Michi Wiancko, Planetary Candidate

On Planetary Candidate, violinist and composer Michi Wiancko zips through chaotic extended techniques, glitchy electronics, and lilting melodies, painting a picture of the endless possibilities of modern solo violin playing. Commissioning a group of her friends to write works for her and even composing one of the pieces on the album herself, Wiancko presents an eclectic series of intimate and explosive works that illuminate her virtuosity as a musician with Planetary Candidate.

Wiancko is a chameleonic artist — she’s performed with groups ranging from the International Contemporary Ensemble to Wye Oak and wrote her first opera in 2019, which was presented at the Metropolitan Museum of Art. She brings this plethora of experience to Planetary Candidate, which blends classical, experimental, and electronic influences into one immersive package. Each piece on the record offers something different, giving a breadth to the experience of listening and allowing Wiancko the space to show off her wide-ranging artistic skills.

The most compelling moments of the album come when Wiancko is boundlessly experimental and brash in her playing. The first piece, “Planetary Candidate,” which was composed by Wiancko herself, opens the record with prickly, interlocking col legno melodies that provide a rhythmic backbone for a sweet melody. Although it’s just Wiancko playing, it sounds like a chorus of violins. She’s able to achieve multiplicity as a soloist; that theme runs as an undercurrent throughout the rest of the album.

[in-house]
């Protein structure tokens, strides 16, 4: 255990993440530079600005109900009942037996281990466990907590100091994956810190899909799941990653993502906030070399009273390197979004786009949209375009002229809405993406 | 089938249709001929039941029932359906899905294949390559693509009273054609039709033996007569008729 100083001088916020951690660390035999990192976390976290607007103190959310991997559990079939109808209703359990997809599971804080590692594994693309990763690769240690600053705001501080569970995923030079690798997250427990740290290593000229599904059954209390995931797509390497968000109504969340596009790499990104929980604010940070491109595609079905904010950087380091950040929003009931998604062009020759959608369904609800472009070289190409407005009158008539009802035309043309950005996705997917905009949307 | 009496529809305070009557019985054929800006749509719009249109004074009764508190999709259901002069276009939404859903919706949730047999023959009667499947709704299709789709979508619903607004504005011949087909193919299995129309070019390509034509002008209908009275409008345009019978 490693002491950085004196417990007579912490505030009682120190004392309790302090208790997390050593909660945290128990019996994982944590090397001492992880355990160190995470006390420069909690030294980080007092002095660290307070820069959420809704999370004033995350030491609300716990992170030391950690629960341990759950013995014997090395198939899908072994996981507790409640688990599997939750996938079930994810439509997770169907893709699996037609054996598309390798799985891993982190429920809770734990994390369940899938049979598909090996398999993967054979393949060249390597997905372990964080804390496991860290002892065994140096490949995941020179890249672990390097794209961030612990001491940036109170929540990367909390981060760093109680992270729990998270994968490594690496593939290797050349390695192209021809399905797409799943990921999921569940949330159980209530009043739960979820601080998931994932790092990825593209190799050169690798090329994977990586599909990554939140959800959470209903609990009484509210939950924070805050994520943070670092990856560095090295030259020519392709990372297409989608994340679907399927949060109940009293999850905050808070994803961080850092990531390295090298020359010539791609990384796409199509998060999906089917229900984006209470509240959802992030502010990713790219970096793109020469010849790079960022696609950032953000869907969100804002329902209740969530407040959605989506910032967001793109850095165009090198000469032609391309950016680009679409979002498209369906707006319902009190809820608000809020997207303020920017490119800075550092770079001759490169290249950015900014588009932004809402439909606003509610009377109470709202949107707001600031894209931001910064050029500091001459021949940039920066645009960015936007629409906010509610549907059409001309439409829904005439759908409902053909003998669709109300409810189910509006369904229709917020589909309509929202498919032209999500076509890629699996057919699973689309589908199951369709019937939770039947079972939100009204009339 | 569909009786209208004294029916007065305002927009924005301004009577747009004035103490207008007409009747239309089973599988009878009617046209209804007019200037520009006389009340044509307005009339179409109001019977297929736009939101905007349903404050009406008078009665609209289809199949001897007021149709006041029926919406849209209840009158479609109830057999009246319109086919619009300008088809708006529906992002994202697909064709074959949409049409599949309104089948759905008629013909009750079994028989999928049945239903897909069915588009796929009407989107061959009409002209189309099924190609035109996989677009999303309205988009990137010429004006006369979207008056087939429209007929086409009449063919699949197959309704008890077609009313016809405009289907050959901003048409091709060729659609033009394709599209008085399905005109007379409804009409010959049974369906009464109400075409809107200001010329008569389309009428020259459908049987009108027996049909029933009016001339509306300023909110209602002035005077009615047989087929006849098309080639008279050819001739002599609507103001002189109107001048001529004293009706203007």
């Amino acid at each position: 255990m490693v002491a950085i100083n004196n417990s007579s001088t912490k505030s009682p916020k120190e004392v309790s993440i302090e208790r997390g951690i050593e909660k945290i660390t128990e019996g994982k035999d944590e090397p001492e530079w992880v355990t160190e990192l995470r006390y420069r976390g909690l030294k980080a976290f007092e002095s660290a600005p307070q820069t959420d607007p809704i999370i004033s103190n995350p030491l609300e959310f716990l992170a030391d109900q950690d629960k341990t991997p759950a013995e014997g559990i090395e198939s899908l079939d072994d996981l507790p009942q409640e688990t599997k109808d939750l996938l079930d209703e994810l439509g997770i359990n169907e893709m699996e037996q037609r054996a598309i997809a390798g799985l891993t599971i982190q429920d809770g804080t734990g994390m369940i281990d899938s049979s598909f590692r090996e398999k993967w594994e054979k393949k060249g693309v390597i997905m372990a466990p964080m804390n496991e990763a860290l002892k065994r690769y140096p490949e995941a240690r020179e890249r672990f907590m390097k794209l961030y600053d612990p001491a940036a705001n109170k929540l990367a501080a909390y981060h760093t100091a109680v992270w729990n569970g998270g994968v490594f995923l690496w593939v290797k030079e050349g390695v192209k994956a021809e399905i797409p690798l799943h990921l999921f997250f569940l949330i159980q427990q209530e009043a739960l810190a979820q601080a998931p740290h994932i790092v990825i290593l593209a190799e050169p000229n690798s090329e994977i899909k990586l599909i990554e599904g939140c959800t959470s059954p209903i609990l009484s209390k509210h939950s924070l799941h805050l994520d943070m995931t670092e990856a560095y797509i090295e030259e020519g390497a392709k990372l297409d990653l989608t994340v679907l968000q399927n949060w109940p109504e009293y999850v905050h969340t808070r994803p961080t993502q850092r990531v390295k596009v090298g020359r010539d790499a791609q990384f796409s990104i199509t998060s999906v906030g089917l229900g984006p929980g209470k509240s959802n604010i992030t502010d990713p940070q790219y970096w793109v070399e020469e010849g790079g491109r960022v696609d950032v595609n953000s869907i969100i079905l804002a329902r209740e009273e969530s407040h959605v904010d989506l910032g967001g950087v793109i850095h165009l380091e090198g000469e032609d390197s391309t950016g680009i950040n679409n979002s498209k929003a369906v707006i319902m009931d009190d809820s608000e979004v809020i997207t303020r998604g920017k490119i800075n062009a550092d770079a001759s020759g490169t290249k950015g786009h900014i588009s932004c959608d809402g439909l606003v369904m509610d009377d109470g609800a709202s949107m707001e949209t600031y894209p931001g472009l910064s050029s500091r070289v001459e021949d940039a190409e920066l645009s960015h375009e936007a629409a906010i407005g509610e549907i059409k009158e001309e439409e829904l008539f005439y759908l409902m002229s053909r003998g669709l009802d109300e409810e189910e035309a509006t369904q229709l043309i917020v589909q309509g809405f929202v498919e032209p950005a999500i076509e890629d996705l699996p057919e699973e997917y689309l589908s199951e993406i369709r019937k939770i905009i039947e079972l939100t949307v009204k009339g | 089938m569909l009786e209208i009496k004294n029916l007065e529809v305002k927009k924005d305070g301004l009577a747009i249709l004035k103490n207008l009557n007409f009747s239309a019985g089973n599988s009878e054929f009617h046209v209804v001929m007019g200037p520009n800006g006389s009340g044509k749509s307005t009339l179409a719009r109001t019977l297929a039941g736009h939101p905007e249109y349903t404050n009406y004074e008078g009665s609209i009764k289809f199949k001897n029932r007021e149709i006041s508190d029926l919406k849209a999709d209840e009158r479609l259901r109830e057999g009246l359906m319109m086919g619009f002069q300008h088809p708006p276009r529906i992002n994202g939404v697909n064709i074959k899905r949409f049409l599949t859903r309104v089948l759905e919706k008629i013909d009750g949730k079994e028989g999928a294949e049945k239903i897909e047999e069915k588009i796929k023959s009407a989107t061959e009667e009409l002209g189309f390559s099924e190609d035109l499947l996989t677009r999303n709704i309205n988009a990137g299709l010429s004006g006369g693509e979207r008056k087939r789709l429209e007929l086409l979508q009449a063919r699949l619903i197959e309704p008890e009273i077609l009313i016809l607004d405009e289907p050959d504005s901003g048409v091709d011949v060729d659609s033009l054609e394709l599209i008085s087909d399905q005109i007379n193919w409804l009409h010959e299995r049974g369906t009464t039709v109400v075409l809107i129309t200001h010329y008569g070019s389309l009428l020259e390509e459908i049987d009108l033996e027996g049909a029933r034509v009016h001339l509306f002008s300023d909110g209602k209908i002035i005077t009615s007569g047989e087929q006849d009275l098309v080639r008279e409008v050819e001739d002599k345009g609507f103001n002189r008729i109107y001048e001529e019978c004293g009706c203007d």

Paula Matthusen’s “Songs of Fuel and Insomnia” immediately jumps out as one of the record’s standout tracks for its dramatic explorations. The piece opens with squeaky high pitch and an ominous stillness, sliding back and forth between solid tones and airy harmonics. A staticky beat lies underneath a fragmented melody and chaotic electronics; the electronic sounds spiral through a series of alien beeps. The juxtaposition of the organic sounds of the violin and the synthetic sounds of the electronics works because the two exist on such opposite ends of the spectrum. At one point they meld into one, though, which proves equally mesmerizing — violin echoes with a power that’s wild and free, eventually bubbling up into an abrupt ending.

It’s those contrasts that provide the most thrilling journeys of Planetary Candidate. Tracks like Mark Dancigers’s “Skyline” and Christopher Adler’s “Jolie Sphinx” fall flat in comparison, leaning on solo violin folk melodies and melodies like J.S. Bach’s partitas and sonatas instead of providing the intricacy and detail of the other tracks that explore dissimilar ideologies. Wiancko’s nearly perfect performance carries these tracks — her virtuosity is evident throughout.

Planetary Candidate ends with a glissandi-ridden, slippery piece by William Britelle. “Disintegration” sounds like its name — a gradual decay of a cacophony of fragmented melodies. Wiancko pulls out all the stops with her chugging electric violin, floating through an ethereal, hazy melody made of glitzy, reverberant solos. She leaves us with a vibrant memory, pushing ever-forward in the mission to remove genre boundaries.

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